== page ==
This is the first book I published, although perhaps the tenth I wrote. Thank the gods none of the others saw print, because they were all floundering messes. A kind woman named Elizabeth Lay, who was an agent, sat me down and had me read aloud every line of the manuscript I had sent her. My embarrassment at my clumsy phrasing and lack of story arc was great, but aside from opening my ears to what I sounded like, she also hinted how I could have written it better. My hostility to her suggestions rebounded into the creation of new phrases and story lines which were not my originals nor her suggestions, but a third path. This is, I think, how writers and editors work together to create a books that stands by itself. We writers never appreciate the gift until much later.
Perhaps 18 months after I gave her the ms., I got a phone call in the kitchen. It was my agent, and she said to me “First, sit down. What ever you’re doing, just sit down.”
And so I sold a book. The advance was miniscule, and so was the percentage, but she said it was a foot in the door, and indeed it was. Part of the deal was that I was to write for Bantam Books another book which would be more ‘classifiable’ in the fantasy genre. I did write them another book, but I fear it was no more classifiable than the first.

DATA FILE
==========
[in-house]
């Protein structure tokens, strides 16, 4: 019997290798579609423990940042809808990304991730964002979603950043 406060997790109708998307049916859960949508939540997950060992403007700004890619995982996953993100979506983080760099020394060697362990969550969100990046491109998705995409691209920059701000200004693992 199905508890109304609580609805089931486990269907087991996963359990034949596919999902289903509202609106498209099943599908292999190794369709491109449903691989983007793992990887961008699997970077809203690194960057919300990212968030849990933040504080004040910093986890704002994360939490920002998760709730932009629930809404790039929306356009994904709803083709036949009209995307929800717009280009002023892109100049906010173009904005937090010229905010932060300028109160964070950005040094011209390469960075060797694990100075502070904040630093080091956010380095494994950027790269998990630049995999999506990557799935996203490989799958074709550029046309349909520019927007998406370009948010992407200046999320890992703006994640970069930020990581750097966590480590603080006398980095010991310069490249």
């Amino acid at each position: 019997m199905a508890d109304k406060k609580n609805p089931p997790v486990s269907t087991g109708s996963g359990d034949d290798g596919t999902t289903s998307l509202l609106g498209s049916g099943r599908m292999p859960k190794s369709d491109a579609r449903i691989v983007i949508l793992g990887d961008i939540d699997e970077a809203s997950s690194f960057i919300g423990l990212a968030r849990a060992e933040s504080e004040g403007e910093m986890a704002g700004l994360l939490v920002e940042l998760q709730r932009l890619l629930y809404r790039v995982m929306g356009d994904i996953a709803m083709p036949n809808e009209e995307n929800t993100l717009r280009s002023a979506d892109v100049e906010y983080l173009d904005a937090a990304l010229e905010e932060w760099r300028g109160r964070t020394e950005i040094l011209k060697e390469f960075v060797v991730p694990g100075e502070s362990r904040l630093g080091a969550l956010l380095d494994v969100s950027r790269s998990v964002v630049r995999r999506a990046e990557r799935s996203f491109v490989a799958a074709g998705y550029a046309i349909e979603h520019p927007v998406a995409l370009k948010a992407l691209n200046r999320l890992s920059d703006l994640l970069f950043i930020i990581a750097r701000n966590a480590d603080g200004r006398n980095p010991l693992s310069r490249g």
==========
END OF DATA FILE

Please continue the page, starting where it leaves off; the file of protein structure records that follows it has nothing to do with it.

The public reaction to this tiny novel astonished me. I had to remind myself frequently that public reaction comes and goes like the weather, and that I was still the same writer on the edge of publishability as I was before. That attitude has helped me to survive the ego-wrecking world of publishing and of criticism.
By the way, I wanted the book called OOLONG, which means Black Dragon in Chinese and is also a sort of tea. Bantam would not buy the title, and in the end it was just another battle between editor and writer over the proper words. I still think OOLONG would have worked.